Although the details of what happened to Theodosia and the crew of The Patriot are still a bit of a mystery, accounts of pirates that surfaced in the 1830s led people to believe that the boat was taken in by this trick at Nags Head. Stradley notes that the crew may have been trying to determine their location when they accidentally ran ashore and fell victim to pirate murder (8:20).
The reason that we think Theodosia made it to the Outer Banks comes down to one enticingly-vague clue: a portrait that is probably of Theodosia. In Stradley’s telling, Theodosia escaped the initial pirate attack with the portrait of herself, which she intended to give to her father when she arrived in New York. The pirates may have left her on the beach, he posits, because of superstition surrounding people with mental illness, or people “whose minds had been taken by God” (10:59).
The portrait was rediscovered by Dr. William Poole, a physician from Elizabeth City who made a house call to a small fishing cabin on Nags Head in 1869 (12:06). Apparently, the owner of the cabin gave the portrait as payment for medical treatment. The portrait has a strong resemblance to Theodosia’s earlier portraits, and when it was discovered, some of her surviving family members confirmed the likeness (39:10).
Stradley tells this part of the story as if Dr. Poole was called to treat Theodosia herself (who, in 1869, would have been in her late eighties). Before Dr. Poole could take the portrait, however, Theodosia allegedly grabbed it off the wall, ran out of the cabin, and disappeared into the night (she was a sprightly eighty-six) (12:55). The portrait was later found washed up on the beach, and Theodosia was assumed to have drowned.
Another version, explained by Marjorie Berry, historian for Pasquotank County, says that Dr. Poole was called into the cabin of Mrs. Polly Mann, a fisherman’s widow (27:30). The portrait stood out in the otherwise plain cabin, so Dr. Poole asked where it came from. Mrs. Mann explained that her old beau, Joseph Tillet, had been one of the ship’s wreckers, and that he had gifted her two black dresses and the portrait, which he had taken as his share of the loot. (In this version, the wreckers had found the ship already empty when they arrived.)
In contrast, the report that Aaron Burr received, according to Berry, was that Theodosia was drowned by a storm. Since British ships were waiting off the coast of North Carolina (they were, after all, in a war), one admiral sent Burr a message describing a rough storm that hit the Outer Banks on January 2, 1812—around the time that The Patriot would have been there (29:44). The fact that there was a huge storm in the area is a detail missing from all the pirate confessions that came forward, leaving some doubt as to their veracity.
Whatever happened to Theodosia Burr, the story of her life and disappearance has been told and retold in Northeastern North Carolina many times; a copy of her portrait is on display in the Our Story Exhibit at the Museum of the Albemarle. You can hear the Oscar Stradley’s full version of the story here (courtesy of Mitchell Community College) and Marjorie Berry’s version in the recording of “History and Highballs: Theodosia Burr” from the North Carolina Museum of History.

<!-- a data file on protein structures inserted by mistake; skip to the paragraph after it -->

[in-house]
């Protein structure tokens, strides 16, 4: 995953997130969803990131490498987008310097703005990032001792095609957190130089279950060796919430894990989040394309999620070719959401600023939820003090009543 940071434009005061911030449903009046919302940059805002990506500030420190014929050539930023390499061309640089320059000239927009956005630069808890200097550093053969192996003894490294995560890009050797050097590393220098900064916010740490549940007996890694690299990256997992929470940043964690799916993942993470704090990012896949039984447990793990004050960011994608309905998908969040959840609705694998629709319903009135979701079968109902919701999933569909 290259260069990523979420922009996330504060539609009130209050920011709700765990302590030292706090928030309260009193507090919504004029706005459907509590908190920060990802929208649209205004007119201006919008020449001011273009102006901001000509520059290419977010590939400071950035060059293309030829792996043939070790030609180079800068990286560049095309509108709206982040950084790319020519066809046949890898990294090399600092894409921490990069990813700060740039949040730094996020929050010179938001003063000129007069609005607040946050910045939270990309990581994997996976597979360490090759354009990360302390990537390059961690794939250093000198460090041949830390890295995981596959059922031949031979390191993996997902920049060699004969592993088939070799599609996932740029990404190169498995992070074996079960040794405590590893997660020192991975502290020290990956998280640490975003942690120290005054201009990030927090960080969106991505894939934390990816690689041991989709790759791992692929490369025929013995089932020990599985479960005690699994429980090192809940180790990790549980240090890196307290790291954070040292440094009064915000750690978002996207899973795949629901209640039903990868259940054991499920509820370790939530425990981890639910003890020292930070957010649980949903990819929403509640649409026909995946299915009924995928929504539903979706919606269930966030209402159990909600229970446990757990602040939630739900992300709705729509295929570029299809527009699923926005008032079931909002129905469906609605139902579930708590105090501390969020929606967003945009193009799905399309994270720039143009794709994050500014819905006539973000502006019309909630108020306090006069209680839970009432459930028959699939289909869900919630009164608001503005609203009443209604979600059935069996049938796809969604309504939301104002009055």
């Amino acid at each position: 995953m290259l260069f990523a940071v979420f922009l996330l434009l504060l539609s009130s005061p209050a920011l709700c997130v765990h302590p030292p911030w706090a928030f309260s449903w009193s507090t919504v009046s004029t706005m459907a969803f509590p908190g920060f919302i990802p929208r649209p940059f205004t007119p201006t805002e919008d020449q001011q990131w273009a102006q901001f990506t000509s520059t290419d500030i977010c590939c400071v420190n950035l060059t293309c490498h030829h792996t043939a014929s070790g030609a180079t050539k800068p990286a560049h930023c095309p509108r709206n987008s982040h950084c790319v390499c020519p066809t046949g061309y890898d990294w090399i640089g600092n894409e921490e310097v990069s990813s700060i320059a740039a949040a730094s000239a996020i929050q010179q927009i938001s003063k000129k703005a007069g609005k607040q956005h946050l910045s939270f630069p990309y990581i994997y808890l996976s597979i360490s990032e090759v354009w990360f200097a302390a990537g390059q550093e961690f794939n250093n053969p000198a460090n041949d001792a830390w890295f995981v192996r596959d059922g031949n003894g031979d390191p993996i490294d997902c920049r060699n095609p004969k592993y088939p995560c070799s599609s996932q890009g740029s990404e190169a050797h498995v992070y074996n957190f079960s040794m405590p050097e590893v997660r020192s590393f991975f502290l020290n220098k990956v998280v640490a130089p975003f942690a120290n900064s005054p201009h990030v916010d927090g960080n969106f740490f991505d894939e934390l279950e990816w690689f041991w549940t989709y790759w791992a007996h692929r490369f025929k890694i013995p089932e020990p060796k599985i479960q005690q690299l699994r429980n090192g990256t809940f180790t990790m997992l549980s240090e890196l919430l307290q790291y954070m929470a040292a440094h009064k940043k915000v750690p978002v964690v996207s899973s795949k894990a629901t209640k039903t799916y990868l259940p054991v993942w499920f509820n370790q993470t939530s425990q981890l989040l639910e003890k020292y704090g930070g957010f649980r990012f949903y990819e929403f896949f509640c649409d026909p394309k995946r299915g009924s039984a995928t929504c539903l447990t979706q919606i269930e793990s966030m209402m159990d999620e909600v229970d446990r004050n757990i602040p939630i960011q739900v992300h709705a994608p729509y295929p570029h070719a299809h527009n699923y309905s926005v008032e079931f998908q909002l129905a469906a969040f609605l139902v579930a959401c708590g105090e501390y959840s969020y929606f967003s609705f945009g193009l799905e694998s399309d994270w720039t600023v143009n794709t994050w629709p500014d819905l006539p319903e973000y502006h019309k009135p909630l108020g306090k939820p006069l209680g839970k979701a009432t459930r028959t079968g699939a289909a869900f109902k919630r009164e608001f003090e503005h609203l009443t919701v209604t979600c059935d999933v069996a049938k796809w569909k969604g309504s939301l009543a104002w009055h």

Thanks to our partner, Mars Hill University, over 40 audio recordings which discuss the history of the Appalachia region and old-time music are now available on our website. These recordings include oral histories with singers and musicians such as Dellie Norton; solo and group performances from the Lunsford Festival as well as the Mountain Dance and Folk Festivals in the 1960s and 1970s; jam sessions; and a university talk about the history of old-time music from the Appalachia region.
To learn more about Mars Hill University, visit their website.
To listen to more oral histories and audio recordings, please visit our North Carolina Sights and Sounds Collection.
29 oral histories collected in the early 2000s by the African American Historical and Genealogical Association of Surry County are now online thanks to our partner the Mount Airy Museum of Regional History. Thanks also to our colleagues in the Southern Folklife Collection, these audiovisual materials were digitized utilizing funding from the Andrew W. Mellon Foundation. The interviews are mostly on video and discuss many topics about being Black and growing up in Mount Airy and Surry County area during the first half of the 20th century.
We also scanned many maps and architectural drawings for the museum in this batch and those are available here. The drawings include a lot of buildings around Mount Airy.
To learn more about our partner Mount Airy Museum of Regional History visit their partner page here.
To hear more oral histories on DigitalNC, go here.
Thanks to our partner, Person County Public Library, a batch of materials including a variety of North Carolina maps, a video of Bill Clinton’s visit to the state in 2008, pamphlets and books about North Carolina history, and more are now available on our website.
An interesting work from this batch is the book, Let me tell you ’bout … when I was growing up. It contains transcribed interviews with older members of the Person County community which were conducted by elementary school students using tape recorders. The recordings were later transcribed and published into this book. The interviewees in this book were quite a diverse and exciting group. The interview with Morse Gardner (pictured above) being one of the most gripping. In her interview, Morse Gardner goes into great detail about her education and family, old medicinal remedies, her thoughts on segregation, and her community growing up.
To learn more about Person County Public Library, please visit their website.
To listen to oral histories available on our website, please click here.
Thanks to our partner, Wilkes Community College, 26 new oral history recordings are now available on our website. Thanks to our colleagues in the Southern Folklife Collection, these audio materials were digitized utilizing funding from the Andrew W. Mellon Foundation.
These oral histories all pertain to the history and citizens of Wilkes County. Topics discussed in the recordings include the history of mills, silvering mirrors, personal stories and family histories, moonshining, fur trading, education, medicine and pharmaceuticals, Fort Defiance restoration, racecar drivers, musicians, and more.